Good points all. An interesting note: last time I heard, the Ford F150 is still on track to be the best-selling automobile for the 30th-or-so year in a row. Considering the volatility in fuel prices, this certainly seems surprising. But, as Nick pointed out, the emotional influence at the point of purchase is hard to quantify but most likely present (say, in truck-loving Texas where pick-ups are a symbol of pride for many). At the same time, demand for the utility of pick-ups in a sprawling country like the U.S.--amongst businesses and individuals, alike--will likely keep their sales up for years to come. Still, the utility of SUVs comes into serious question when gas is $4/gallon, and I can only think of a continued keeping-up-with-the-Joneses kind of effect (emotional, "irrational") when I see, say, a guy idling in his Escalade on the corner of a city block with tinted windows and 22-inchers or the mom hoisting her kids up into a Suburban (I mean, they need the legroom!). Those activities just wouldn't be as cool in a Prius or station wagon.

I guess buying an $8 pint of Guinness at a bar vs. buying an $8 6-pack of Guinness at a gas station falls into a similar vein of thinking. Seems irrational until you think of all the other emotional and other variables that would lead you to drop that much dough at a bar rather than enjoy it at home.

On Matt's point, I certainly understand the potential drain on economic activity engendered by high gas prices and less driving, but we also have to remember the potential benefits of having less cars on the road -- less traffic, lower commuting times, less wasted fuel, fewer accidents, fewer auto fatalities, less wear and tear on infrastructure, less harmful pollution, more use of/money spent on mass transit systems that seem to always be starving for funds, fewer missed appointments/flights due to traffic, greater use of HOV lanes as people carpool more, etc. -- that all can add up to greater productivity, an important aspect of the overall economy. Plus, the shear awareness of some of the wasteful and inefficient driving that many of us do is certainly a benefit that has been brought on by high gas prices. This is not to mention the R&D that has come from the spike in fuel prices -- developing Diesel technology, improving on and building wind and solar power stations/sources, creating more efficient engine designs and use of lightweight materials in planes/trains/automobiles, creating state-of-the-art fuel efficient jet engines and implementing them into the new planes that are sold to the industry, etc. I can see all of these things as benefitting the economy, even though on a personal level I might not be driving to the mall as much anymore.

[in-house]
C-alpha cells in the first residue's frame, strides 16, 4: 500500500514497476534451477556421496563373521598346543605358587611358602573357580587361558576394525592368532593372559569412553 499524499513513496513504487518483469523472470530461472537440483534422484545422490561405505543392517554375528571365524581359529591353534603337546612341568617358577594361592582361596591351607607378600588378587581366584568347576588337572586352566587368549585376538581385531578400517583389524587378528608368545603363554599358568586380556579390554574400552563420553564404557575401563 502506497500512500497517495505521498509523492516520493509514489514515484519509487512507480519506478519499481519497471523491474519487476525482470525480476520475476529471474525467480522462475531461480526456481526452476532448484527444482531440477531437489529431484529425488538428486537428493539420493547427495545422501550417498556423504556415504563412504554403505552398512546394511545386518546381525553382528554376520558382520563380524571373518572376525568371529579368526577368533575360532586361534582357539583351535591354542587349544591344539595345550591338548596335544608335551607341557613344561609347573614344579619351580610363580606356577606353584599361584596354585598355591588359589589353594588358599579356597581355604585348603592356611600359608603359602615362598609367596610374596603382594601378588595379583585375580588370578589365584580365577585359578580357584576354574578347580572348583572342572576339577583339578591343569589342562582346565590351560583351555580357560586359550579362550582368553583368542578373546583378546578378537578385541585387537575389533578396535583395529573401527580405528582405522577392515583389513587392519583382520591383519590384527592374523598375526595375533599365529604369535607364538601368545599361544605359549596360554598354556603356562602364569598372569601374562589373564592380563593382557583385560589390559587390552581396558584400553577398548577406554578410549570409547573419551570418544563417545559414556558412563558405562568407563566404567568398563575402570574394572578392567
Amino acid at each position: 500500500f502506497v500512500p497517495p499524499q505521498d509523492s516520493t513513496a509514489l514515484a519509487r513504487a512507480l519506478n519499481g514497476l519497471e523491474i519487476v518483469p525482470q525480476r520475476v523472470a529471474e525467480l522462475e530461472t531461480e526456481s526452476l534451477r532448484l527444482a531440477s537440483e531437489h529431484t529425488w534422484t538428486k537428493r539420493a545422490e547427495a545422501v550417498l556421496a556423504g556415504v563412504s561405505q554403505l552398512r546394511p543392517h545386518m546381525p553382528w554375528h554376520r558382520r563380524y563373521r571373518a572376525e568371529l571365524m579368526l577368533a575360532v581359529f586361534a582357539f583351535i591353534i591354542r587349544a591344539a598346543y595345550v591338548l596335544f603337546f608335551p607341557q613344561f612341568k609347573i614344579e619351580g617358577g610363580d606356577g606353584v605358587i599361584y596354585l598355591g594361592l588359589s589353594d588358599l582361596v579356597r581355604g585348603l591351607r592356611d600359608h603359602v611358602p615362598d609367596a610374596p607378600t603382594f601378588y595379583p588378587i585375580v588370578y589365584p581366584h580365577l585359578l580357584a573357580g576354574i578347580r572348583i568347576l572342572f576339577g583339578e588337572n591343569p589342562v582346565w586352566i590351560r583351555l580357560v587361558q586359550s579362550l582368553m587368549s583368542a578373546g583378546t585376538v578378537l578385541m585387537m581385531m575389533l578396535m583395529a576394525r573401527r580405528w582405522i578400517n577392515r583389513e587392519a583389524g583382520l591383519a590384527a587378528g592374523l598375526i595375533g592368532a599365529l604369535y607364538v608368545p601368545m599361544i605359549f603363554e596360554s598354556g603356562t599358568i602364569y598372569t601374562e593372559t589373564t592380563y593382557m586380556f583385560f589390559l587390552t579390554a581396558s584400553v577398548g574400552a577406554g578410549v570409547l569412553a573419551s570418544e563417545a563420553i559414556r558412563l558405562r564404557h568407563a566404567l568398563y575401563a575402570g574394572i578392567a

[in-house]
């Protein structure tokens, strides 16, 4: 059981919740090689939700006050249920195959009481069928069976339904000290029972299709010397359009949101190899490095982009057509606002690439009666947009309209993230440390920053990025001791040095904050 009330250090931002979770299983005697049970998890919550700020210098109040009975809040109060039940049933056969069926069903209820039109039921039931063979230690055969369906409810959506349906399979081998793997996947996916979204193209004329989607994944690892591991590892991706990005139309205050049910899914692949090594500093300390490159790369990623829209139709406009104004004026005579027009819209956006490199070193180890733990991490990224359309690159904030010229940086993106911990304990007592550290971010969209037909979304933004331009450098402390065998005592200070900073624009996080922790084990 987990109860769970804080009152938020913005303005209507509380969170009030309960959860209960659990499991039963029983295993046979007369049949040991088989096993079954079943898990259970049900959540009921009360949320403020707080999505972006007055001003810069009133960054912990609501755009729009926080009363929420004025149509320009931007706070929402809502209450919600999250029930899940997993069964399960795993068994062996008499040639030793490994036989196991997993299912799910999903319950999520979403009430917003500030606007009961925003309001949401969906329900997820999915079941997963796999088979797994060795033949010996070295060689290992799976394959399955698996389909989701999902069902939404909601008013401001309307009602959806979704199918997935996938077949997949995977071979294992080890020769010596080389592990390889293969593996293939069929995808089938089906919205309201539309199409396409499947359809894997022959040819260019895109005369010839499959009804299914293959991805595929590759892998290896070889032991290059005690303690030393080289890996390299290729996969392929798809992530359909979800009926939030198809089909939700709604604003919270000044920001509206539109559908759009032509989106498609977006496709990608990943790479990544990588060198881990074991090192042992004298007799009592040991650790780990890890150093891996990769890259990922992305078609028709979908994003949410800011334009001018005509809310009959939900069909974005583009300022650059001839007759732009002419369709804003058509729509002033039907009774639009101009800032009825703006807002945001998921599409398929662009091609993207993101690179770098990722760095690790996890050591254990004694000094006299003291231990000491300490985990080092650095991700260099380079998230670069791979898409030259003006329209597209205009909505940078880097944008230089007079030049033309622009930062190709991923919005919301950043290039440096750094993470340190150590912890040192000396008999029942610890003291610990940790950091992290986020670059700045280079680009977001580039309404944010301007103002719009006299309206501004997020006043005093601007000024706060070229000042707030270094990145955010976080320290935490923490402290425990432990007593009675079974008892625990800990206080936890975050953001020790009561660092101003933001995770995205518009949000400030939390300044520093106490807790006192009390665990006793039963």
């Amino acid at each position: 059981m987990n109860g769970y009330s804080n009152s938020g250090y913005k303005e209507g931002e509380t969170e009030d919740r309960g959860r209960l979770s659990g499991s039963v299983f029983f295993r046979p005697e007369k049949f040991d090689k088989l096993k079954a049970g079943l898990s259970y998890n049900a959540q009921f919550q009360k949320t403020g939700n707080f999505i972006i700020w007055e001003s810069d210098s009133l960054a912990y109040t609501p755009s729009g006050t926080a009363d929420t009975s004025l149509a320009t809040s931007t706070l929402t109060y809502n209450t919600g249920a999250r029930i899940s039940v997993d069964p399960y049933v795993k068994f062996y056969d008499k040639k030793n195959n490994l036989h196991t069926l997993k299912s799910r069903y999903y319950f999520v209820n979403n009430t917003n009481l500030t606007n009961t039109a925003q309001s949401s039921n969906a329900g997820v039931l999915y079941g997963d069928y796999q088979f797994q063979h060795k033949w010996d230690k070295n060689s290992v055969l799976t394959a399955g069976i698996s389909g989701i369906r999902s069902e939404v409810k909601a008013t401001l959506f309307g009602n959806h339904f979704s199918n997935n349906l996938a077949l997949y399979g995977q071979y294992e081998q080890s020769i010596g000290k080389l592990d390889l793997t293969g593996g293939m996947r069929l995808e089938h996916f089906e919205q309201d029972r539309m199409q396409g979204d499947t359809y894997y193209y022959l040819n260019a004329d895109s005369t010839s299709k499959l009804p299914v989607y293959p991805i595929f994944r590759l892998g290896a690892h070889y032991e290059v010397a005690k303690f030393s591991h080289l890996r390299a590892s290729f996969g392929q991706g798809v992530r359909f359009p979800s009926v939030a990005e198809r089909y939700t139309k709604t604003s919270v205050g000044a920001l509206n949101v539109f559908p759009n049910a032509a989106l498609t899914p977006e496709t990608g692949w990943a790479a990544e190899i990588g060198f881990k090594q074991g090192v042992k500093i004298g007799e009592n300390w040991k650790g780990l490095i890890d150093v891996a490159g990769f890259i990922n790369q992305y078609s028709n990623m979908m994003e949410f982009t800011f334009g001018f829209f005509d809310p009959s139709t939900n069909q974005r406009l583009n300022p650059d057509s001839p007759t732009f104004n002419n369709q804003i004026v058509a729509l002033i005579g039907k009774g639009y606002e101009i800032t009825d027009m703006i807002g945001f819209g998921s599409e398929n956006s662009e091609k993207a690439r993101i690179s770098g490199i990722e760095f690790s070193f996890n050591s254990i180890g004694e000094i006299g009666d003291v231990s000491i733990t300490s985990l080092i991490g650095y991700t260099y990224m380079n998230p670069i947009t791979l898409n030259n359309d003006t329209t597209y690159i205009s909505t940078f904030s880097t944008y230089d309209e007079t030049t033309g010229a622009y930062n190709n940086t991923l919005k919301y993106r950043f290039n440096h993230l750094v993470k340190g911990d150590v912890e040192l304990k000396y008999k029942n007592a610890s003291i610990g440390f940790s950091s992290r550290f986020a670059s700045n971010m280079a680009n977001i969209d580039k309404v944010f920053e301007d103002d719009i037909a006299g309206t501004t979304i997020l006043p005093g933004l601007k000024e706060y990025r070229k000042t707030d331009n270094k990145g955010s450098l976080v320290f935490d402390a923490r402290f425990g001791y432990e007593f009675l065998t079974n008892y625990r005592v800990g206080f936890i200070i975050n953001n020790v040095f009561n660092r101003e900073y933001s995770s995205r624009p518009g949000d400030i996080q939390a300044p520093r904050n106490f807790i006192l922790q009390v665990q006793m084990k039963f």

The New Englander said...


Great points, and thanks much for writing..I've said it many times before (and will again!) but I think the comments section is the best part of the blog, and I love the give-and-take.

As for the *feeling* you get from a major purchase, I think it's absolutely true. I know that with both my two major purchases (car and home) it was just as Nick said his father felt -- all other reasons aside, it was the image of your future life with/in these things that tipped the scales in their favor.

As for the rationality of SUVs or F-150s, or any large auto, I guess there's not much you can do when sales of a VERY durable good fluctuate based on something that could look completely different tomorrow...seems like a good time to be selling SUVs (today, maybe not tomorrow, and certainly not three months ago).

And of course I'll jump back to what I always say about the media's fascination/obsession with gas prices -- I have no idea how much the *average* person buys a week, but when I lived in Virginia I used to buy approximately 10 gallons/wk and now it's about twice that. When you really start to do the math and look at your budget items, a one-dollar change in gas prices isn't going to send everything haywire in either direction.

As someone I work with just told me, "I'll believe we're really in dire straits when people start cancelling cable."

Neither of us agreed to hold our breath waiting.